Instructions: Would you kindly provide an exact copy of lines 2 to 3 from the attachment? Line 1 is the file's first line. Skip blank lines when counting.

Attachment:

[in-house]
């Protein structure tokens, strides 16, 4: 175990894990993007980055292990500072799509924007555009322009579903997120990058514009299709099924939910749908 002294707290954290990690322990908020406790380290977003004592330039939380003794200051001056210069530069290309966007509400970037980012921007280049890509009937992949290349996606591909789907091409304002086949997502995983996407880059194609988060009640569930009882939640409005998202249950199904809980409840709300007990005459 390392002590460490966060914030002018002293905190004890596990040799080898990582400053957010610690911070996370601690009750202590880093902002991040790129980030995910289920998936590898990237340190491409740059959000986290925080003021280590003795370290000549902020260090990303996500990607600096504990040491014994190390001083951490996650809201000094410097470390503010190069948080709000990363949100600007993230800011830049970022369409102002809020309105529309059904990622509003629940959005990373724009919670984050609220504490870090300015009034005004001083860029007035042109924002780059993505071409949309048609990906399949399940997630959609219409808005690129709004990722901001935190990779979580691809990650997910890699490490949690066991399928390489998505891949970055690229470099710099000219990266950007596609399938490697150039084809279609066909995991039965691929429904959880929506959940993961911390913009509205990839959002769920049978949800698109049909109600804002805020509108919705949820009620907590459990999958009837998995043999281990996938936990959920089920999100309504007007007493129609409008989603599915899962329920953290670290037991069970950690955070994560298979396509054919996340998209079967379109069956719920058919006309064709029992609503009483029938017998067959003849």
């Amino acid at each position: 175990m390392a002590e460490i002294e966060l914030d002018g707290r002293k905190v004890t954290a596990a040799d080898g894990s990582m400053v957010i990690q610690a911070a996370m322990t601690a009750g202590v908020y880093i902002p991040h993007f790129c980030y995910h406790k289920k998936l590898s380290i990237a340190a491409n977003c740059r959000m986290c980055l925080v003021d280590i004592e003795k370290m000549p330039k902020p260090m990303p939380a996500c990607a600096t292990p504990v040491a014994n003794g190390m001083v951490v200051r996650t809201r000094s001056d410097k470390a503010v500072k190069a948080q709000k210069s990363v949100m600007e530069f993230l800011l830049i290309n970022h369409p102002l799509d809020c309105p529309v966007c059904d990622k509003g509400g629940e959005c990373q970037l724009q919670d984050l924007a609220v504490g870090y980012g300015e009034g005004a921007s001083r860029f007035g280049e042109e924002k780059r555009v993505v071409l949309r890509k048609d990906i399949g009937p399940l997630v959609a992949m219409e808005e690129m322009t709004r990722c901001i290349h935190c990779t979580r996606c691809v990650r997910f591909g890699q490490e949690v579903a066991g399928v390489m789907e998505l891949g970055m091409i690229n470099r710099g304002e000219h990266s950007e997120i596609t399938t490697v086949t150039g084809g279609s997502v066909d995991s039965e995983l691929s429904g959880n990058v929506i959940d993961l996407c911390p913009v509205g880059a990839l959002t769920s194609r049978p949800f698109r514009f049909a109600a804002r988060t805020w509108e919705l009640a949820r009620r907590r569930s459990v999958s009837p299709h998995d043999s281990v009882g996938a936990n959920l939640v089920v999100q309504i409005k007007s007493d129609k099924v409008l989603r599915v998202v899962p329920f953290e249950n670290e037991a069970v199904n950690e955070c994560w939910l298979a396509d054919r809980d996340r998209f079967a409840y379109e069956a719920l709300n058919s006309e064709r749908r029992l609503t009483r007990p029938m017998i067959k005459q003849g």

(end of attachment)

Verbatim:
């Protein structure tokens, strides 16, 4: 175990894990993007980055292990500072799509924007555009322009579903997120990058514009299709099924939910749908 002294707290954290990690322990908020406790380290977003004592330039939380003794200051001056210069530069290309966007509400970037980012921007280049890509009937992949290349996606591909789907091409304002086949997502995983996407880059194609988060009640569930009882939640409005998202249950199904809980409840709300007990005459 390392002590460490966060914030002018002293905190004890596990040799080898990582400053957010610690911070996370601690009750202590880093902002991040790129980030995910289920998936590898990237340190491409740059959000986290925080003021280590003795370290000549902020260090990303996500990607600096504990040491014994190390001083951490996650809201000094410097470390503010190069948080709000990363949100600007993230800011830049970022369409102002809020309105529309059904990622509003629940959005990373724009919670984050609220504490870090300015009034005004001083860029007035042109924002780059993505071409949309048609990906399949399940997630959609219409808005690129709004990722901001935190990779979580691809990650997910890699490490949690066991399928390489998505891949970055690229470099710099000219990266950007596609399938490697150039084809279609066909995991039965691929429904959880929506959940993961911390913009509205990839959002769920049978949800698109049909109600804002805020509108919705949820009620907590459990999958009837998995043999281990996938936990959920089920999100309504007007007493129609409008989603599915899962329920953290670290037991069970950690955070994560298979396509054919996340998209079967379109069956719920058919006309064709029992609503009483029938017998067959003849």
């Amino acid at each position: 175990m390392a002590e460490i002294e966060l914030d002018g707290r002293k905190v004890t954290a596990a040799d080898g894990s990582m400053v957010i990690q610690a911070a996370m322990t601690a009750g202590v908020y880093i902002p991040h993007f790129c980030y995910h406790k289920k998936l590898s380290i990237a340190a491409n977003c740059r959000m986290c980055l925080v003021d280590i004592e003795k370290m000549p330039k902020p260090m990303p939380a996500c990607a600096t292990p504990v040491a014994n003794g190390m001083v951490v200051r996650t809201r000094s001056d410097k470390a503010v500072k190069a948080q709000k210069s990363v949100m600007e530069f993230l800011l830049i290309n970022h369409p102002l799509d809020c309105p529309v966007c059904d990622k509003g509400g629940e959005c990373q970037l724009q919670d984050l924007a609220v504490g870090y980012g300015e009034g005004a921007s001083r860029f007035g280049e042109e924002k780059r555009v993505v071409l949309r890509k048609d990906i399949g009937p399940l997630v959609a992949m219409e808005e690129m322009t709004r990722c901001i290349h935190c990779t979580r996606c691809v990650r997910f591909g890699q490490e949690v579903a066991g399928v390489m789907e998505l891949g970055m091409i690229n470099r710099g304002e000219h990266s950007e997120i596609t399938t490697v086949t150039g084809g279609s997502v066909d995991s039965e995983l691929s429904g959880n990058v929506i959940d993961l996407c911390p913009v509205g880059a990839l959002t769920s194609r049978p949800f698109r514009f049909a109600a804002r988060t805020w509108e919705l009640a949820r009620r907590r569930s459990v999958s009837p299709h998995d043999s281990v009882g996938a936990n959920l939640v089920v999100q309504i409005k007007s007493d129609k099924v409008l989603r599915v998202v899962p329920f953290e249950n670290e037991a069970v199904n950690e955070c994560w939910l298979a396509d054919r809980d996340r998209f079967a409840y379109e069956a719920l709300n058919s006309e064709r749908r029992l609503t009483r007990p029938m017998i067959k005459q003849g």